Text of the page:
The Enlightenment

From losing our minds metaphysically it was but a short step to losing them ethically. The wisdom of the ages had said that those with sharper faculties should use them for higher purposes, and certainly not self-aggrandisement. Self-knowledge was important to offset the tendency to spend one’s time looking for the motes in other people’s eye, habitually projecting our problems elsewhere. This is best summarised in Hume’s famous dictum from his Treatise of Human Nature (§2.3.3): ‘Reason is, and ought only to be the slave of the passions, and can never pretend to any other office than to serve and obey them.’ There is no finer or more precise statement of our modern Enlightenment ethic; the modern mind spend its whole time dreaming up the most fabulous justifications for its sentiments and this habit has become so entrenched that we are no longer aware of it. The most powerful shared sentiment that moderns have is the idea that we are Enlightened, of course, far more sensitive, free thinking, wise and intelligent than anyone who has lived before or anyone today who doesn’t share our Enlightened values. It follows from this that our Enlightenment is guaranteed, that it will be a self-fulfilling prophesy.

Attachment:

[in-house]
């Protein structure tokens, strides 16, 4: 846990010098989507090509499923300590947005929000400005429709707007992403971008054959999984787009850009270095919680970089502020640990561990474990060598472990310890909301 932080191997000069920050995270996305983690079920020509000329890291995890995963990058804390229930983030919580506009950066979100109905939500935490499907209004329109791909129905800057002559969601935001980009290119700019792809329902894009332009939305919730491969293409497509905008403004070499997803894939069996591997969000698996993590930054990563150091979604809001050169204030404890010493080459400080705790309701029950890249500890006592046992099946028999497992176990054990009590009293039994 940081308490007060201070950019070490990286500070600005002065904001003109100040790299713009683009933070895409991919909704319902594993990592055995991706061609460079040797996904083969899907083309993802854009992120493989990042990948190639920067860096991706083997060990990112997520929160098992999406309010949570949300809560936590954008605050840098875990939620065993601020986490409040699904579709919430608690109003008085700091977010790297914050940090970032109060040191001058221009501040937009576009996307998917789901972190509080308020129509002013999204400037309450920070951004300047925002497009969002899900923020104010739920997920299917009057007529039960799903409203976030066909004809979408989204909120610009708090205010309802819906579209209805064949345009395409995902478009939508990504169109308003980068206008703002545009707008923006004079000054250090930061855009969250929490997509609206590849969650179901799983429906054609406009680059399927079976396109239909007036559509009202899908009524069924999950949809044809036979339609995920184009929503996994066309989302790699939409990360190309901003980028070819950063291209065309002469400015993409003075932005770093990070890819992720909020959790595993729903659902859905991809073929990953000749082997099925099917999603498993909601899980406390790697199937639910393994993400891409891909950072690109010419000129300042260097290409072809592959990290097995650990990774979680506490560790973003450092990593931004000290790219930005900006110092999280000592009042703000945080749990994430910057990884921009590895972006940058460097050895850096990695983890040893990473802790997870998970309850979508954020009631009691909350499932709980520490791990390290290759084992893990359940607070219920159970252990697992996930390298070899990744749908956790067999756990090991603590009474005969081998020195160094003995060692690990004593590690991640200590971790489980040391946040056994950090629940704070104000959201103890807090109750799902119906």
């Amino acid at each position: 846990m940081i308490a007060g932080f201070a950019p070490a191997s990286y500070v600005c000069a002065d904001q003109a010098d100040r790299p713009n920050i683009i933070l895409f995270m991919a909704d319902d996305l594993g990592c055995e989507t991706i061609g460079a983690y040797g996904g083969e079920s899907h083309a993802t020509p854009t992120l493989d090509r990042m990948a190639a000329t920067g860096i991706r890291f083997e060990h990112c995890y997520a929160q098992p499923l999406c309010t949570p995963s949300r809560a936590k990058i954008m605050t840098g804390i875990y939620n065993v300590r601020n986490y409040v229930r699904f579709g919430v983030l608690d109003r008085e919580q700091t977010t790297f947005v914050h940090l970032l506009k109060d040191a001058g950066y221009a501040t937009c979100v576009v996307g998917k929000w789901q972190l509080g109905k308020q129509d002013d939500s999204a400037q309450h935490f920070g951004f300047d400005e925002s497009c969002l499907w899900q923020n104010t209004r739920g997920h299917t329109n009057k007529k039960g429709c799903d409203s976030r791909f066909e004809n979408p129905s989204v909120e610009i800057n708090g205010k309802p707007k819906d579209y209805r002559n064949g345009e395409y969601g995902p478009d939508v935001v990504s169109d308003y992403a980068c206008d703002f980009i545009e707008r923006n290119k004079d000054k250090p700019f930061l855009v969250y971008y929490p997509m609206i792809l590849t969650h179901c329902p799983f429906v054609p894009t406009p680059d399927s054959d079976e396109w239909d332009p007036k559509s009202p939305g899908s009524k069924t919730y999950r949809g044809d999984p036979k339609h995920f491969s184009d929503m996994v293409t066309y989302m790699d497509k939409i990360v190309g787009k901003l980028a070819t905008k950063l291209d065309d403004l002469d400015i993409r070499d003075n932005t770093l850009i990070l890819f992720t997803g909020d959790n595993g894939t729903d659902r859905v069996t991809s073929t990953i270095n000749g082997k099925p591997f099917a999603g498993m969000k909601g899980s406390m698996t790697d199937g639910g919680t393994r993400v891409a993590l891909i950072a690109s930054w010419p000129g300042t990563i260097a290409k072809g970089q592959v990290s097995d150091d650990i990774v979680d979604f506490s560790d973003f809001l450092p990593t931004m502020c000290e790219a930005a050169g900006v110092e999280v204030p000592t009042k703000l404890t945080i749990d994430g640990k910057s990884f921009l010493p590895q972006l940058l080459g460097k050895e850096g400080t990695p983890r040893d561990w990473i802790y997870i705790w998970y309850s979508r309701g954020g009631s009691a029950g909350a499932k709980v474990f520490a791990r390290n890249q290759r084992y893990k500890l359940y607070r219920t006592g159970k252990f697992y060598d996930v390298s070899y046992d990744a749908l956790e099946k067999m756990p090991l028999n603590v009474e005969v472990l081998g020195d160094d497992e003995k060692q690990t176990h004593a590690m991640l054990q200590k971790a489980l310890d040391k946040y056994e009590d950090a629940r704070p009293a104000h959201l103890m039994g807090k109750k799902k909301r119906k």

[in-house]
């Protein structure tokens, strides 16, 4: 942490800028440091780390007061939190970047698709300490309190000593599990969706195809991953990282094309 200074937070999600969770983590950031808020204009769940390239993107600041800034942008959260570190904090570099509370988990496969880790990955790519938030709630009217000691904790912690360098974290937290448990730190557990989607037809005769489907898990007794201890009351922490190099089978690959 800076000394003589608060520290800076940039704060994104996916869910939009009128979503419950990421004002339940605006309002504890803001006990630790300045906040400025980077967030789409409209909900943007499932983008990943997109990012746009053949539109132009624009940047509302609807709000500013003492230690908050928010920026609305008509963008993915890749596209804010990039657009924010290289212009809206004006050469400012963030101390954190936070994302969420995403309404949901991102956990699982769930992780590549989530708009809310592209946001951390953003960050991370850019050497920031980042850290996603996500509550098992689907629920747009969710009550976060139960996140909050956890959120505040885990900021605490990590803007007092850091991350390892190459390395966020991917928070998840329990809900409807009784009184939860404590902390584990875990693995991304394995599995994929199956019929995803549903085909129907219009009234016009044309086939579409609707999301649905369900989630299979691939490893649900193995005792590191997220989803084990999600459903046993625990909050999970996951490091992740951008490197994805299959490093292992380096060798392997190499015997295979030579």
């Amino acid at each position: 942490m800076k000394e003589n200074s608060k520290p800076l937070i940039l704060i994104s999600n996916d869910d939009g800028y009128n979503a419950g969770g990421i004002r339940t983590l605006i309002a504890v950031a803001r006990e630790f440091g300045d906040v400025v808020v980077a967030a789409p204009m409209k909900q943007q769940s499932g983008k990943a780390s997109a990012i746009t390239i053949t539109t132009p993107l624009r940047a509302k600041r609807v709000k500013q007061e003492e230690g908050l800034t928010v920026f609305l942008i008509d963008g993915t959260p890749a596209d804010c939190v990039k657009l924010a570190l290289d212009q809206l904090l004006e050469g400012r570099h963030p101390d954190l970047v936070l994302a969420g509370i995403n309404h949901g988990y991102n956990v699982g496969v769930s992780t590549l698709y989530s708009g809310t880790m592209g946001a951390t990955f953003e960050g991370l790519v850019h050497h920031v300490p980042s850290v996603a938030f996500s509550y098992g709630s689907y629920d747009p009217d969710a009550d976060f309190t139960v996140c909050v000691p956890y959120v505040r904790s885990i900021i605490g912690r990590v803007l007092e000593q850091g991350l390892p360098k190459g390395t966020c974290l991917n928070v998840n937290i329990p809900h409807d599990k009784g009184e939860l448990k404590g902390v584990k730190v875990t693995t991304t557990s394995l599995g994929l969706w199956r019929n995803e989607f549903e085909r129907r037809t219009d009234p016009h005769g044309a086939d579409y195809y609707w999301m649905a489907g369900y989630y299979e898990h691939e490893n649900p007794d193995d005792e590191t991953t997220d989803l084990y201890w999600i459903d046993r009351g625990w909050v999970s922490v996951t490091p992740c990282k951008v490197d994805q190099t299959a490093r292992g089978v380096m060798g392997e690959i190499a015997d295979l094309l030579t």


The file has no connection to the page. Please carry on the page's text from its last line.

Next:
Rousseau took this idea into the political sphere with his idea of the ‘noble savage’ (actually a term coined by Dryden), ‘born free but everywhere in chains’ (The Social Contract): all man needed was a perfect republic in order for his innate goodness to manifest. To make all of this fly he needed a Social Contract between the citizens and a Sovereign republic that would reflect the General Will of the people. The General Will would have to be omniscient to justify Sovereignty (it would henceforth have a monopoly on violence—a kind of omnipotence); that none of this quite hang together doesn’t seem to have bothered anybody too much, but it certainly formed the blueprint for the modern nation state.

Both Hume and Kant made it clear in their prefaces (to the Treatise and the Critique) that they saw the natural sciences as their model of perfection and sought to replicate their success in the humanities. It was predictable that a people who have, like no other, mastered physical causation (on an industrial scale), have built a civilisation based on Hume’s dictum, harnessing our intelligence, instrumentally, to shape the environment according to our sentiments.

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